In April 1914, two National Guard companies were stationed in the hills overlooking the largest tent colony of strikers, the one at Ludlow, housing a thousand men, women, children. On the morning of April 20, a machine gun attack began on the tents. The miners fired back. Their leader, …, was lured up into the hills to discuss a truce, then shot to death by a company of National Guardsmen. The women and children dug pits beneath the tents to escape the gunfire. At dusk, the Guard moved down from the hills with torches, set fire to the tents, and the families fled into the hills; thirteen people were killed by gunfire.

The following day, a telephone linesman going through the ruins of the Ludlow tent colony lifted an iron cot covering a pit in one of the tents and found the charred, twisted bodies of eleven children and two women. This became known as the Ludlow Massacre.

Click on the link for Ludlow Massacre: April 20, 1914 to read the rest.

On Sept. 1, 1939, World War II began as Nazi Germany invaded Poland. The term Blitzkrieg becomes a household word as Hitler’s “Lightning war” was hurled against the Poles. 

Hitler claimed that Germany was provoked and attacked thereby the Poles brought the invasion on themselves. According to the article German Army Attacks Poland; Cities Bombed, Port Blockaded; Danzig Is Accepted Into Reich from the New York Times dated September 1, 1939, Hitler sent the following proclamation to the German Army:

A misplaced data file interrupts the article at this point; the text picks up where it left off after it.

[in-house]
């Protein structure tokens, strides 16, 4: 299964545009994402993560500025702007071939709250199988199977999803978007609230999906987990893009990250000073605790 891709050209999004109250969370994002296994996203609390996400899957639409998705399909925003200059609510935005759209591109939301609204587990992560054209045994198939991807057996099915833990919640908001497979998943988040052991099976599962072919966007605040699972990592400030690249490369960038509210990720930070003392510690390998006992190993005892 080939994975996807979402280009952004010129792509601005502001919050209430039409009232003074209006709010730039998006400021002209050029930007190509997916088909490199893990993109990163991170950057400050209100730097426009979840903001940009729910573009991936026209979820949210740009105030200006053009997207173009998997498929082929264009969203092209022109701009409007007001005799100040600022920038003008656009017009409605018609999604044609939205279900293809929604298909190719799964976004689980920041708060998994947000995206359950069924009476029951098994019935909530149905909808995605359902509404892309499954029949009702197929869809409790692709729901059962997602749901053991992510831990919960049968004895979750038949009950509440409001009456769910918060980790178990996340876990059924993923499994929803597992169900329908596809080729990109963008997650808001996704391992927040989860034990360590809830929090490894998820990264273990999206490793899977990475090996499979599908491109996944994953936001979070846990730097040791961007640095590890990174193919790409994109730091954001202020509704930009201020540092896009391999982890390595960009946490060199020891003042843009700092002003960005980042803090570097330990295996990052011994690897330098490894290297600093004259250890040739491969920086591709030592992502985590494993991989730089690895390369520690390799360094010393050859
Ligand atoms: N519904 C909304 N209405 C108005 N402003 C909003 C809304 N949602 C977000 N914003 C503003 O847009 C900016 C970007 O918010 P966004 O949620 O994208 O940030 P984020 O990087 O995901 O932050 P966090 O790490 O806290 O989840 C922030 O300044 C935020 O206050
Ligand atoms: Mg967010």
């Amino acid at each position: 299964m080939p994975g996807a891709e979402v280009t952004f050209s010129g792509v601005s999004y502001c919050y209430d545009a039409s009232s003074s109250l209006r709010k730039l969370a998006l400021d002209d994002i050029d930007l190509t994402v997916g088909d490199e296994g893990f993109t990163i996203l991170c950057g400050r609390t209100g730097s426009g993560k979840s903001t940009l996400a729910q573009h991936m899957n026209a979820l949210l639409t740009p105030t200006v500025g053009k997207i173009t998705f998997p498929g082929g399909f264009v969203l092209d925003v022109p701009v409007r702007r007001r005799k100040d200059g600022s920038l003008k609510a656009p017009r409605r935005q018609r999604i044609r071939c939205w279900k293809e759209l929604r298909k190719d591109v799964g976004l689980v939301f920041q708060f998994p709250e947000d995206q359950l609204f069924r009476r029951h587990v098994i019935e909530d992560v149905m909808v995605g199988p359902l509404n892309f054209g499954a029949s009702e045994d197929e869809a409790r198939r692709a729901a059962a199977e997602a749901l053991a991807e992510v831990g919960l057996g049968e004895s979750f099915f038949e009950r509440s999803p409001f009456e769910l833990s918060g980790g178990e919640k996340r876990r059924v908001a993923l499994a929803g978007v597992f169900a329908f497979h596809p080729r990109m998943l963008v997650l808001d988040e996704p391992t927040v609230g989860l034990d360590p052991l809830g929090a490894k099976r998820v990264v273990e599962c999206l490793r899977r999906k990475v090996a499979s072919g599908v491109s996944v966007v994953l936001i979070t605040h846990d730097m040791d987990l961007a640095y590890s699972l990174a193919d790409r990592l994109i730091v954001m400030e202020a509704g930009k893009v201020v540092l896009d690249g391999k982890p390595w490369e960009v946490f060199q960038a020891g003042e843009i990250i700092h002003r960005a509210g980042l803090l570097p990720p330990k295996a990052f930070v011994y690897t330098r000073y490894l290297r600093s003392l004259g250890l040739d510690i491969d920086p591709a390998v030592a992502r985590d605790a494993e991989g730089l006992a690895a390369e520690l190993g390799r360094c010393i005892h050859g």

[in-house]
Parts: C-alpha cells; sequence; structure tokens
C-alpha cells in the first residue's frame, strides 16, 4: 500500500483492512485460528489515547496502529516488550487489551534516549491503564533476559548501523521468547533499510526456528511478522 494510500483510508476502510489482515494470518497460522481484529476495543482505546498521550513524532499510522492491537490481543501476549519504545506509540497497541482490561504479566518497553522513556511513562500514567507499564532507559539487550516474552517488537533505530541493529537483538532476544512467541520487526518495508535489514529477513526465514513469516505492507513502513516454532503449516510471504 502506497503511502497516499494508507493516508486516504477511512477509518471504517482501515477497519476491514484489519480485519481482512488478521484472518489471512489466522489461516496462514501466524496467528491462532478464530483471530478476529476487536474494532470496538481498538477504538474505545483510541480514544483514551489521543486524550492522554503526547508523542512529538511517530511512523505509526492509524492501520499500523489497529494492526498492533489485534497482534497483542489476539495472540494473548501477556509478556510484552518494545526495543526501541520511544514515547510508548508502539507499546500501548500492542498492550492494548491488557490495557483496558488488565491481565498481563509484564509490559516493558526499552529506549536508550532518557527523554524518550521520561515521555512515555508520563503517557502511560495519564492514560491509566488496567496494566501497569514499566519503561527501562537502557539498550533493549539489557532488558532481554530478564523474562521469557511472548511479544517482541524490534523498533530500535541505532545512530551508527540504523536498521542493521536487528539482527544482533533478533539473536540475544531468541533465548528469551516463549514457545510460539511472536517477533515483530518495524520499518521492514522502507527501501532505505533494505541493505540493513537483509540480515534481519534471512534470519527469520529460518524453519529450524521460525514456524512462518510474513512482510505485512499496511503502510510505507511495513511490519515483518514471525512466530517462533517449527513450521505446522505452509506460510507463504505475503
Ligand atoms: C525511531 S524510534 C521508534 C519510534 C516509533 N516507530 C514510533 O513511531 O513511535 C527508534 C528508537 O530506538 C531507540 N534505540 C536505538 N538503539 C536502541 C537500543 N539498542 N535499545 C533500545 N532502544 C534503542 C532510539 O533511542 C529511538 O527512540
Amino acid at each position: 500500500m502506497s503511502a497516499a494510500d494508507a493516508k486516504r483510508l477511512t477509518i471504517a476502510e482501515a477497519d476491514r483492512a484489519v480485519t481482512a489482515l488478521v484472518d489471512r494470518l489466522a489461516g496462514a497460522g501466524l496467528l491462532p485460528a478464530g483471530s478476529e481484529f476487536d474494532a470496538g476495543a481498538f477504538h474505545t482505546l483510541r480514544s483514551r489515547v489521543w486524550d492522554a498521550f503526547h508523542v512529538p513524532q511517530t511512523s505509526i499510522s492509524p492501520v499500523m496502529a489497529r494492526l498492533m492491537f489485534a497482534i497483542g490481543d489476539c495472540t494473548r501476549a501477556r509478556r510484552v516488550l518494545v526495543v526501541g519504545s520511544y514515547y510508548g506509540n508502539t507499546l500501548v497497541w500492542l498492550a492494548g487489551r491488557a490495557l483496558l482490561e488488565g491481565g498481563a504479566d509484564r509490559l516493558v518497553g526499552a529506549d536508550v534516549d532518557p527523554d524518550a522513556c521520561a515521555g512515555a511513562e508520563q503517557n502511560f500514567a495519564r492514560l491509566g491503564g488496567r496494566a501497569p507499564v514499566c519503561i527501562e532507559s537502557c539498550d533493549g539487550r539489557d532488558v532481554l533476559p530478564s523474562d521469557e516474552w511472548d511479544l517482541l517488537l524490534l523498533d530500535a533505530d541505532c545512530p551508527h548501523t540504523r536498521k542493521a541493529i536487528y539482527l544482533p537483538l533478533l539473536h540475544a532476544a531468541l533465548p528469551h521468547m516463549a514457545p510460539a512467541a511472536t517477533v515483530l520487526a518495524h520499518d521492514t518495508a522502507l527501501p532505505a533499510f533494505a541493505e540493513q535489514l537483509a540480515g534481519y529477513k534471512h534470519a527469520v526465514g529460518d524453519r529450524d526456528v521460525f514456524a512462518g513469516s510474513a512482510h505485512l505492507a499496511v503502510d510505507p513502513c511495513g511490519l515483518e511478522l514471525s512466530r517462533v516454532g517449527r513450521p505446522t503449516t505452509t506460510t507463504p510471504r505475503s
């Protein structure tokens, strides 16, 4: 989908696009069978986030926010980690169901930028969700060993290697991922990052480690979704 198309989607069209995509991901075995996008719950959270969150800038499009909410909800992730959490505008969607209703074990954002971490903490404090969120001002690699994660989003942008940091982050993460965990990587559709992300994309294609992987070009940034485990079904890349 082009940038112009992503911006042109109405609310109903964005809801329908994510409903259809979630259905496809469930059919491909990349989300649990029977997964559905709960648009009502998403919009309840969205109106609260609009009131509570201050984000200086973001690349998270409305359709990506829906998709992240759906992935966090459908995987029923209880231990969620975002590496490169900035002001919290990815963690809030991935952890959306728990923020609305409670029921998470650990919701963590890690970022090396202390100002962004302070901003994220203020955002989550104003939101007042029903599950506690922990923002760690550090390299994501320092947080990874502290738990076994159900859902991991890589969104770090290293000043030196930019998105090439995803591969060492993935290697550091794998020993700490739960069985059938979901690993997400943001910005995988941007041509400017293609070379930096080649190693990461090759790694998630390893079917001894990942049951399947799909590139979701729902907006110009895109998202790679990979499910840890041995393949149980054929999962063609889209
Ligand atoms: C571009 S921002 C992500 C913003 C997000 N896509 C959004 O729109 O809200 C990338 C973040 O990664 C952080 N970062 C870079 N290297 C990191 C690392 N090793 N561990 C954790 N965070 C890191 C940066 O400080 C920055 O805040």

To the defense forces:

The Polish nation refused my efforts for a peaceful regulation of neighborly relations; instead it has appealed to weapons.

Germans in Poland are persecuted with a bloody terror and are driven from their homes. The series of border violations, which are unbearable to a great power, prove that the Poles no longer are willing to respect the German frontier. In order to put an end to this frantic activity no other means is left to me now than to meet force with force.

"Battle for Honor"

German defense forces will carry on the battle for the honor of the living rights of the re- awakened German people with firm determination.

I expect every German soldier, in view of the great tradition of eternal German soldiery, to do his duty until the end.

Remember always in all situations you are the representatives of National Socialist Greater Germany!

Long live our people and our Reich!

Berlin, Sept. 1, 1939.